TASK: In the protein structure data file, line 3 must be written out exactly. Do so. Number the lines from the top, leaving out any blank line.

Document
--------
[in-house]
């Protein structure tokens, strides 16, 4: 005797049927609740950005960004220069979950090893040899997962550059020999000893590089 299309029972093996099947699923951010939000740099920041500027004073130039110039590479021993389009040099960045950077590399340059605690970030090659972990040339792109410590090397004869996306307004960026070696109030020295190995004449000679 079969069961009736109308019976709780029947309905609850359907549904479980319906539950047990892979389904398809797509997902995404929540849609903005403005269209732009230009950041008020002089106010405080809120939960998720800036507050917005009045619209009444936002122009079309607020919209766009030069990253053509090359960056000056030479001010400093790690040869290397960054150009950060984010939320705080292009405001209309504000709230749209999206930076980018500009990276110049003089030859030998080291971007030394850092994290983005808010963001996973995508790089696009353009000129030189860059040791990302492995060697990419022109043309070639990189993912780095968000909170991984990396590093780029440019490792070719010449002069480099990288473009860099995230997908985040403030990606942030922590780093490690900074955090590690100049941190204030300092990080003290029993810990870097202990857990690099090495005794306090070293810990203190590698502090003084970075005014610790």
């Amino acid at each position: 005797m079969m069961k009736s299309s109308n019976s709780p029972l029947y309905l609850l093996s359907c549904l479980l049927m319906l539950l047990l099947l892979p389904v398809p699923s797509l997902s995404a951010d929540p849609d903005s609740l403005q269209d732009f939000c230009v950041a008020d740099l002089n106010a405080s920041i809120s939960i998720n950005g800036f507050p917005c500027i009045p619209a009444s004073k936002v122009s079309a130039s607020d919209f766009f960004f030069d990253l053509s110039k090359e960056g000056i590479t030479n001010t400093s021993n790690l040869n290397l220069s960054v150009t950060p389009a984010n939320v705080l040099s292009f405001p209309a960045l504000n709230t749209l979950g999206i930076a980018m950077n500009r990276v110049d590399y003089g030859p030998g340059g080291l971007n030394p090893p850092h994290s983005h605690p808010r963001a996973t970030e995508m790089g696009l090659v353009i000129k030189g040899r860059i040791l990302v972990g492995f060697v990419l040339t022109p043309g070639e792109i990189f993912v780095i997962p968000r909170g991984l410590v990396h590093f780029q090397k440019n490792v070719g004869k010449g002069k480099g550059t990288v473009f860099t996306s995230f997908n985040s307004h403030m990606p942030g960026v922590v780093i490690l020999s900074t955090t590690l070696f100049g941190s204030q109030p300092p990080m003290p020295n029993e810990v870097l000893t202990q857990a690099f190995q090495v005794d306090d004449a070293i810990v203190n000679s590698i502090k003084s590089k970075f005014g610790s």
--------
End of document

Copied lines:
């Amino acid at each position: 005797m079969m069961k009736s299309s109308n019976s709780p029972l029947y309905l609850l093996s359907c549904l479980l049927m319906l539950l047990l099947l892979p389904v398809p699923s797509l997902s995404a951010d929540p849609d903005s609740l403005q269209d732009f939000c230009v950041a008020d740099l002089n106010a405080s920041i809120s939960i998720n950005g800036f507050p917005c500027i009045p619209a009444s004073k936002v122009s079309a130039s607020d919209f766009f960004f030069d990253l053509s110039k090359e960056g000056i590479t030479n001010t400093s021993n790690l040869n290397l220069s960054v150009t950060p389009a984010n939320v705080l040099s292009f405001p209309a960045l504000n709230t749209l979950g999206i930076a980018m950077n500009r990276v110049d590399y003089g030859p030998g340059g080291l971007n030394p090893p850092h994290s983005h605690p808010r963001a996973t970030e995508m790089g696009l090659v353009i000129k030189g040899r860059i040791l990302v972990g492995f060697v990419l040339t022109p043309g070639e792109i990189f993912v780095i997962p968000r909170g991984l410590v990396h590093f780029q090397k440019n490792v070719g004869k010449g002069k480099g550059t990288v473009f860099t996306s995230f997908n985040s307004h403030m990606p942030g960026v922590v780093i490690l020999s900074t955090t590690l070696f100049g941190s204030q109030p300092p990080m003290p020295n029993e810990v870097l000893t202990q857990a690099f190995q090495v005794d306090d004449a070293i810990v203190n000679s590698i502090k003084s590089k970075f005014g610790s």